From magical landscapes and iconic coastlines to sites brimming with history, the endlessly intriguing United Kingdom always offers something new to uncover. Traverse green fields, national parks, charming fishing villages and ancient castles as you learn the legends and lore of bygone times.
Here’s our 5 top experiences in Coastal UK
1. Discover Portsmouth Historic Dockyard, home to two of the most iconic ships in British maritime history
This ancient dockyard is home to two of the most iconic ships in British maritime history: Mary Rose and HMS Victory. The Mary Rose, Henry VIII’s flagship, which capsized while fighting the French in 1545, was recovered from the seabed in 1982. In dry dock alongside the Mary Rose, is HMS Victory. Constructed in the 18th century and famed for her part in the Battle of Trafalgar in 1805, Victory was the flagship of Admiral Lord Nelson, who was infamously fatally shot by a sniper while on deck. Portsmouth is rightly famed for its naval heritage and harbour but there is so much more to discover. Head out to Portsdown Hill, from where you will have (weather permitting) one of the best views in England, overlooking the whole of Portsmouth. On a clear day, you will be able to see as far as Southampton, Chichester and the Isle of Wight.
2. Visit Britain’s highest sea cliffs at UNESCO World Heritage-listed St Kilda
The isolated archipelago and World Heritage Site of St Kilda is where derelict crofts bear testament to the fortitude of islanders who once tended the unique Soay sheep and harvested seabirds for food – paying their rent in the form of wool, meat and feathers. The isles hold Europe’s most important seabird colony and is home to Britain’s highest sea stacks (rock columns). Island hopping north-east, we aim to visit tiny specks of land that bear the brunt of violent Atlantic storms and rarely see visitors.
3. Be charmed by Cornwall’s dazzling coastline, castles, legends and iconic harbours
Visit two of Cornwall’s most iconic coastal villages; Fowey and Penzance. Located on the south coast of Cornwall, Fowey has a strong Celtic connection and is steeped in maritime history. The ancient castles at the deep-water entrance once guarded the harbour from Spanish fleets and, and the towers of the 14th-century St Fimbarrus Church and the 15th-century Place House still stand proud. Nestled in a corner of glorious Mount’s Bay, Penzance has long been one of Cornwall’s gems. Soak up the olde-worlde pirate atmosphere as you discover the cobbled alleyways, winding streets, subtropical gardens and dockside taverns for which the town is famous. And do not forget to try an authentic Cornish pastie while in town.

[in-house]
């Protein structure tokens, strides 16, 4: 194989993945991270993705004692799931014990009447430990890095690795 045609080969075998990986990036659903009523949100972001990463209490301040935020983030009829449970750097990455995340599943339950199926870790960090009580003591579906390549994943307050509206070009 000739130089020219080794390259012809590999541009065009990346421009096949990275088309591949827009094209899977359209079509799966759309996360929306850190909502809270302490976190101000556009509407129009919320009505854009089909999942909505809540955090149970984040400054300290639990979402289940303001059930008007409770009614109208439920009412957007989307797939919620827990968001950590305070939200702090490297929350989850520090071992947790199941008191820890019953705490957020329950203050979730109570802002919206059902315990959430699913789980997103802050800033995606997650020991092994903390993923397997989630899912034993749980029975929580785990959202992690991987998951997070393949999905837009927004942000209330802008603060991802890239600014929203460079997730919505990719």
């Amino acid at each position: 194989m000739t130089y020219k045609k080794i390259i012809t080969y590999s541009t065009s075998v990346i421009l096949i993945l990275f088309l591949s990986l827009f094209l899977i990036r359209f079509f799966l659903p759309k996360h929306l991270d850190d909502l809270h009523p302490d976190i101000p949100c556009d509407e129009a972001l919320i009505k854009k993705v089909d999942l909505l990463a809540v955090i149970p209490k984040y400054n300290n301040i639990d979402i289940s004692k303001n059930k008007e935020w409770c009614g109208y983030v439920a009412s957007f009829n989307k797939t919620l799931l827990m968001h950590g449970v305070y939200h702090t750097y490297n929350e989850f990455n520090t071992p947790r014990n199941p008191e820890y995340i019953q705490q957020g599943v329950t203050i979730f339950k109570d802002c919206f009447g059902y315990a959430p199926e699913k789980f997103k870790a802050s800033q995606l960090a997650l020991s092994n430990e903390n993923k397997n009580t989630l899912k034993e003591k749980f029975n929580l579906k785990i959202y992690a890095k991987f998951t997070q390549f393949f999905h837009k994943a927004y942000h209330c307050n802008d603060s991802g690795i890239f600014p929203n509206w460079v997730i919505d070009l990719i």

- Costal Hike
- Lost Gardens of Heligan
- Fowey by Foot
- Penzance Walking Tour
- Pendeen to Botallack Coastal Walk
- Scenic Drive of Cornwall’s Highlights
- Trebah Garden and Cornish Cream Tea
4. Experience some of the UK’s most remarkable birdlife at Pembrokeshire Islands
Skomer, Skokholm and Grassholm are a trio of neighbouring islands named by ancient Viking visitors. They are located off the coast of southern Pembrokeshire and are celebrated for their exceptional wildlife. The islands are a site of special scientific Interest and are included within the Pembrokeshire Coast National Park in West Wales. To protect the wildlife on the Pembrokeshire Islands, daily visitor numbers are heavily restricted.
Twitching for your next bird watching adventure? Check out our Bird Watcher’s Guide to the British Isles.
5. Uncover the unique UNESCO biosphere reserve of the Isle of Man
The Isle of Man is a self-governing British Crown Dependency in the Irish Sea between England and Ireland. Its coastline features cliffs, stacks, islets and long beaches, while the hills hold important peat reserves and are deeply cut by wooded glens in the east. In recognition of its rich marine biodiversity, the Isle of Man has been designated a UNESCO Biosphere Reserve – the only nation to be awarded.
- Volcanoes & Vikings Walking Tour
- Cregneash and The Sound
- Scenic Isle of Man
- Birdwatching Expedition